Feh. This thread is useless.



  • @Lorne Kates said:

    <snip>

    I started using Youtube, but fuck them with a copyrighted CD. Every video I put up got flagged. Yes it had copyrighted music. But the studio PAYS for the performance rights for every song. Not to mention that the music is low quality (ipod -> stereo system -> air -> built-in camera mic), heavily edited (2 minutes or less per routine), and in an unlisted, non-public video-- for which we have the goddamn rights for anyways. It was a "soft" warning-- no hit on my account, but it blocked the videos at random from being seen on mobile devices. Which is what about 99% of the dancers use to review the videos on.<snip>

    IANAL, but if you re-read your studio's performance rights contract, you will almost certainly find that they paid for the rights to do a live performance (and corresponding rehearsals) only. Using the material in promotional material is not covered, broadcasting in other media is not covered (including Youtube), if your local TV station does a story on the upcoming show, the studio is supposed to make sure that none of the copyrighted material is used*, etc. From what I've been told in the past, parents making recordings in the audience at the recital is also a violation (although I've never heard of anyone actually getting in legal trouble for recording little Suzy's dance recital).

    Of course, it's possible that the studio paid for full rights in perpetuity to use the music in any and all media, in any and all markets, for all time. If so, they either way overpaid, or the copyright holder way undersold their rights.

     

    Even if you did have said rights, did you provide a copy to Youtube, so that they knew you had the rights and could tell anyone who complained?

    It's one of those realities that we're left with after the RIAA and others threw their weight around for years. Yea, it's kind of stupid.

    I'm trying to sound really smart, but I think I first became aware of the subtleties in copyright licensing when I noticed that Beavis and ButtHead's T-shirts said "Skull" and "Death Rock" on posters instead of the expected "Metallica" and "AC-DC".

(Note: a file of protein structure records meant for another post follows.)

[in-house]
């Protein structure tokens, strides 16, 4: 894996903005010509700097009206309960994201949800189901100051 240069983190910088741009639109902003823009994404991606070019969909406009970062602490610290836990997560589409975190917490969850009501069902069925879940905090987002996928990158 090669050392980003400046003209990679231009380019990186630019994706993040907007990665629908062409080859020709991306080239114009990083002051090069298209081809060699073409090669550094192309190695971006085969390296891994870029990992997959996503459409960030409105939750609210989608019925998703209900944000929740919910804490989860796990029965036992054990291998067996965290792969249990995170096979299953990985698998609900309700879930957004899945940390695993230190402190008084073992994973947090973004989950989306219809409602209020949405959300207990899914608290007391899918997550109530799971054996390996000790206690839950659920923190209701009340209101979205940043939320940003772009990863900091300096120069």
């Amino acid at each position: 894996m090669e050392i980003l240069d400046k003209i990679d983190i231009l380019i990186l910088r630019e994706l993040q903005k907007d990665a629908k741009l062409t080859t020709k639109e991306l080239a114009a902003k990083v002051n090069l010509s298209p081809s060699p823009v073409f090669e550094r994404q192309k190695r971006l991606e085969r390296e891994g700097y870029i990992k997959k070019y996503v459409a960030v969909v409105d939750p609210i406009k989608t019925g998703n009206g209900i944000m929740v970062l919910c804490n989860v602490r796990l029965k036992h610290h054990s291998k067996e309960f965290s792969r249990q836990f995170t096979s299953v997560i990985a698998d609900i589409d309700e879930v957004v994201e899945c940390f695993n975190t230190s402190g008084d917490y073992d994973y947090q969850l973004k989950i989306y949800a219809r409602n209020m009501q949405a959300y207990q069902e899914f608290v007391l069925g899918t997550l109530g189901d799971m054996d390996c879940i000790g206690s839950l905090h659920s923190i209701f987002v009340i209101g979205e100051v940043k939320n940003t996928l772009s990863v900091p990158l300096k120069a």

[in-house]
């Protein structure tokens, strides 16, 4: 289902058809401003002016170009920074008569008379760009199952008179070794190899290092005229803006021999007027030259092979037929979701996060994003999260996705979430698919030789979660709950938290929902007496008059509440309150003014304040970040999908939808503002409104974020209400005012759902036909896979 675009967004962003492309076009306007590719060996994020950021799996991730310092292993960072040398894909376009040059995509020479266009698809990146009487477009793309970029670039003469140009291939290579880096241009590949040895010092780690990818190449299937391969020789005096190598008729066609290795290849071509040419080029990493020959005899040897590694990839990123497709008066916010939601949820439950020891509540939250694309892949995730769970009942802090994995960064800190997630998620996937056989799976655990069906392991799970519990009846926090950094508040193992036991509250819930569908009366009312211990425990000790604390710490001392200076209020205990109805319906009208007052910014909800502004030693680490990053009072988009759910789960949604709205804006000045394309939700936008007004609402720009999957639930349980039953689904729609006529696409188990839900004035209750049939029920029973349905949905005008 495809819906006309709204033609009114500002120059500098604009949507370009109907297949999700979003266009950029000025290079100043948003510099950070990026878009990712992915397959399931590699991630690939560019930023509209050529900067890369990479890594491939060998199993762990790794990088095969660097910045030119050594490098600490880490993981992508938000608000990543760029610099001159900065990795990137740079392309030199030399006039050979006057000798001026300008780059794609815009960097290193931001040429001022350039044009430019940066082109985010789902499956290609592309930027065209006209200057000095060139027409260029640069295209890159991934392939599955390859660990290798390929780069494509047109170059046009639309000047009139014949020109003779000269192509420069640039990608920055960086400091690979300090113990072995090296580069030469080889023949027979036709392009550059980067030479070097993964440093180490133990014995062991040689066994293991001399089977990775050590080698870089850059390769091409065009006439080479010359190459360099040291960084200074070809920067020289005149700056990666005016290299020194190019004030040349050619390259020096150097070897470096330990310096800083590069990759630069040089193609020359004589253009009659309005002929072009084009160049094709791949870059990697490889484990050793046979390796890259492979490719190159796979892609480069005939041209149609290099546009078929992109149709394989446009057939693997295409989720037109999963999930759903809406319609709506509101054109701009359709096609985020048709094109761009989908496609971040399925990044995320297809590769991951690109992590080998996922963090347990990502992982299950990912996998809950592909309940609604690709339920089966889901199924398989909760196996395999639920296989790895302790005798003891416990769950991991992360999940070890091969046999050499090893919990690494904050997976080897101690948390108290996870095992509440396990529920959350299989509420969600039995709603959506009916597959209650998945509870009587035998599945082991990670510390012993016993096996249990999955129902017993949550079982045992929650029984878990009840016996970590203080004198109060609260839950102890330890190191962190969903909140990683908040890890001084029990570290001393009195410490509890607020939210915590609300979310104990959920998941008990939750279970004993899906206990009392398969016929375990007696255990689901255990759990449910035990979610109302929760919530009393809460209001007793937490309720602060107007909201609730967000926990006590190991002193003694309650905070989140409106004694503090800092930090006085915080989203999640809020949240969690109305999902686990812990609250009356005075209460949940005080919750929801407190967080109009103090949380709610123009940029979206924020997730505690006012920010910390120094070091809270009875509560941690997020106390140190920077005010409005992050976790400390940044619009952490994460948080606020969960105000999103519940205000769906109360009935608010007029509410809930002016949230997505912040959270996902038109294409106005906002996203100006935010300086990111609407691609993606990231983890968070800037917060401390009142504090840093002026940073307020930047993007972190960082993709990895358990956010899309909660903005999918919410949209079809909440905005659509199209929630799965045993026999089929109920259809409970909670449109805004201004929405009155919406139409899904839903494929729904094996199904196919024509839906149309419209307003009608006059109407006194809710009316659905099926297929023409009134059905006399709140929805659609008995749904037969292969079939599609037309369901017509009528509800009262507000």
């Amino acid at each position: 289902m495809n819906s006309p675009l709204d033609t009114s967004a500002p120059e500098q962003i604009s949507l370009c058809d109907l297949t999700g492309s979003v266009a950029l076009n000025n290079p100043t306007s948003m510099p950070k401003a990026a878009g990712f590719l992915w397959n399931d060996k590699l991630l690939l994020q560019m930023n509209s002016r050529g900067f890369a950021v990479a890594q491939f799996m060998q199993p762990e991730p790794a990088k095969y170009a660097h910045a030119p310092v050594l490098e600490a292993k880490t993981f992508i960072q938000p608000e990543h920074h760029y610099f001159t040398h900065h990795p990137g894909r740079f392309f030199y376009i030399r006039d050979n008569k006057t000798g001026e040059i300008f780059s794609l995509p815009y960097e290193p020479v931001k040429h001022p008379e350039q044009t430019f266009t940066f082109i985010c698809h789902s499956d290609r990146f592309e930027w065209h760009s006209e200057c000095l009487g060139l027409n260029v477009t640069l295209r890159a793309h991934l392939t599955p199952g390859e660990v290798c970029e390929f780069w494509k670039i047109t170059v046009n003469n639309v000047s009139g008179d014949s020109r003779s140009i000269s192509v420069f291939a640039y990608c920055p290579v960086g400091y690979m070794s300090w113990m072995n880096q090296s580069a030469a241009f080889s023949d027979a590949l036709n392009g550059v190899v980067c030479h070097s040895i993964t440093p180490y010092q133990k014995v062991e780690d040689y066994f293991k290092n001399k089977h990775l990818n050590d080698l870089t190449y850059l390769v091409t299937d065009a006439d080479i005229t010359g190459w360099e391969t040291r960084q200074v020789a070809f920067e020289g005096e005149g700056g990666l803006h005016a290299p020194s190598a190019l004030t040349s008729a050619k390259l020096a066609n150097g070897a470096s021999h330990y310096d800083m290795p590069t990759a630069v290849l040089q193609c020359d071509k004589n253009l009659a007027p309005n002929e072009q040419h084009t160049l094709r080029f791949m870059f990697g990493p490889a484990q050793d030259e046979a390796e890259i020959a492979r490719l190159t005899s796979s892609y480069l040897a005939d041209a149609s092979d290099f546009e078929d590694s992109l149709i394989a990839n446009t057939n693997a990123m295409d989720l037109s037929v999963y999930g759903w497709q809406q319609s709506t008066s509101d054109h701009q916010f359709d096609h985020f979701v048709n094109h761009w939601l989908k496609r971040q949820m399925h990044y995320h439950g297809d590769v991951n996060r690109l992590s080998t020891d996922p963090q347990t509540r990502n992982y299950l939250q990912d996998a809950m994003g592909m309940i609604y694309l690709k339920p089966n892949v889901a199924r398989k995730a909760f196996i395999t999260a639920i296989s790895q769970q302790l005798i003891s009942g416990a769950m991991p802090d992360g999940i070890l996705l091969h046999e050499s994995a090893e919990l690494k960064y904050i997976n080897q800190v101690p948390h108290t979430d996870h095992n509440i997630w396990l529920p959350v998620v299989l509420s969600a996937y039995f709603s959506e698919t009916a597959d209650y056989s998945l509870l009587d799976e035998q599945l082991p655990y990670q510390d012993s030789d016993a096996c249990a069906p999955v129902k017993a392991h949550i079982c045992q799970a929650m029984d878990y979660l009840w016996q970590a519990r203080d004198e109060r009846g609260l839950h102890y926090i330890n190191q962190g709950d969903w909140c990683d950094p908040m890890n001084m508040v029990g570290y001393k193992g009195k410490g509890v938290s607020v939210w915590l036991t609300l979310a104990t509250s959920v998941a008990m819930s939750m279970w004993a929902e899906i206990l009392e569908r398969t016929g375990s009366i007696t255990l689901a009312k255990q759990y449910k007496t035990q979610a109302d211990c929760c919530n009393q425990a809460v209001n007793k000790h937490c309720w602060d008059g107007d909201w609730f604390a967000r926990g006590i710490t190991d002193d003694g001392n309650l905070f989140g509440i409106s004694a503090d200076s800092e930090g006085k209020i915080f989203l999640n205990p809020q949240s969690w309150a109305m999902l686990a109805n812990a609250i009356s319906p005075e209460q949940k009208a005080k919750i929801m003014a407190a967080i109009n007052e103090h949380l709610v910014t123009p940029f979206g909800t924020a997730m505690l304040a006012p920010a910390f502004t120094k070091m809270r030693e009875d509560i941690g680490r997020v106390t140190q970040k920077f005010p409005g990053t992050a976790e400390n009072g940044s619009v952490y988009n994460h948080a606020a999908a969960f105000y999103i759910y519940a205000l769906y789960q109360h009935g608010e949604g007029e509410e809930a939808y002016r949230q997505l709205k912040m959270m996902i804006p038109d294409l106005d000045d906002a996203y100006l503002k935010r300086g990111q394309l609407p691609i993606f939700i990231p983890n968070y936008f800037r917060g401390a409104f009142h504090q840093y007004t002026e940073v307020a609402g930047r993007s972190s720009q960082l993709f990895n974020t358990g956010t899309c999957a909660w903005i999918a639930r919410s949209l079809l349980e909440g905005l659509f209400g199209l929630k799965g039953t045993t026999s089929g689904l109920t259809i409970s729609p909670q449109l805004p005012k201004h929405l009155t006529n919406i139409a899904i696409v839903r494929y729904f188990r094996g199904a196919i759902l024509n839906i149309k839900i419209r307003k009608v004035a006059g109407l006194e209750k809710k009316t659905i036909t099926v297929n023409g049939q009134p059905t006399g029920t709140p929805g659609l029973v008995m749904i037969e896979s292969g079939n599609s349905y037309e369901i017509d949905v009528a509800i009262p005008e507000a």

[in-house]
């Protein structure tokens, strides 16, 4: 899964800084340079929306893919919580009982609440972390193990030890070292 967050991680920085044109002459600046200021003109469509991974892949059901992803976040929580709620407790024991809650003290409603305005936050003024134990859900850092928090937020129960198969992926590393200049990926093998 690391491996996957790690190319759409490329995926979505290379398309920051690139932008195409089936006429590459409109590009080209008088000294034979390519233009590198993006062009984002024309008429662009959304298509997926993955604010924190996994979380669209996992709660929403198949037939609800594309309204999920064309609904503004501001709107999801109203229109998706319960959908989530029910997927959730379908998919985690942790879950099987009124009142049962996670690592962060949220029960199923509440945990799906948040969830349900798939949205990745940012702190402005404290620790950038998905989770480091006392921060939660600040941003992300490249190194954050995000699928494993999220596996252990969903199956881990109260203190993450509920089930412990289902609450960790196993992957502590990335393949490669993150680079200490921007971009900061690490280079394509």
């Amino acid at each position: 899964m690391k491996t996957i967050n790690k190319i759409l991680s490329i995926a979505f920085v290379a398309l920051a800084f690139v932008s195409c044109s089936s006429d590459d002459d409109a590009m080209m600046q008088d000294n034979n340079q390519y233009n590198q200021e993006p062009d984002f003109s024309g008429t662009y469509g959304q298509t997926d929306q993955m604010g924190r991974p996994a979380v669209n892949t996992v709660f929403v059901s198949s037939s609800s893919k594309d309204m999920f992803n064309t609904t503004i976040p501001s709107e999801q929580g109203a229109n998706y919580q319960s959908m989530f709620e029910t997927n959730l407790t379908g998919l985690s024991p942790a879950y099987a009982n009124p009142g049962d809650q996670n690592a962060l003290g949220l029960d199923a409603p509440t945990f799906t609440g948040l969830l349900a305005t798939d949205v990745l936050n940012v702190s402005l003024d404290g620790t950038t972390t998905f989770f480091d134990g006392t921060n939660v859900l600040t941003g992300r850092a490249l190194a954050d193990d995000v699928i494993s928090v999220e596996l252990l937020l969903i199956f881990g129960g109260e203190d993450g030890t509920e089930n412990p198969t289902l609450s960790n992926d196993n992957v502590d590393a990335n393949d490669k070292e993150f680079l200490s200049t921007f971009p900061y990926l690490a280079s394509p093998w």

*(Not certain on the news media point, I'm basing it on one experience working a pit orchestra. We were allowed to warm up while the news crew was there, but were instructed to make sure we weren't doing any recognizable songs from the show during that time).



  •  @blakeyrat said:

    uselss

    let's give it some value then:

     helpful excuse machine



  • @RichP said:

    IANAL
     

    Neither am I, which is why...

     @RichP said:

    Even if you did have said rights, did you provide a copy to Youtube, so that they knew you had the rights and could tell anyone who complained?

    I put in a counternotice. It was automatically rejected, meaning the "copyright holder" is using an autobot system for rejecting counternotices, in addition to using an autobot for sending out notices to begin with.

    I could follow up with official documentation on letterhead, etc, etc, to every single one. But I honestly can't be bothered to go through all of that to be ignored again, risk my account being suspended, etc etc. There just aren't enough hours in the day to want to deal with that. The end result is just that Youtube now has slightly less traffic, Vimeo has $60 extra money, and I don't have to deal with red tape. Youtube willingly gave the media cartel that much control over their system. I chose to walk away, taking my dollars and traffic with me.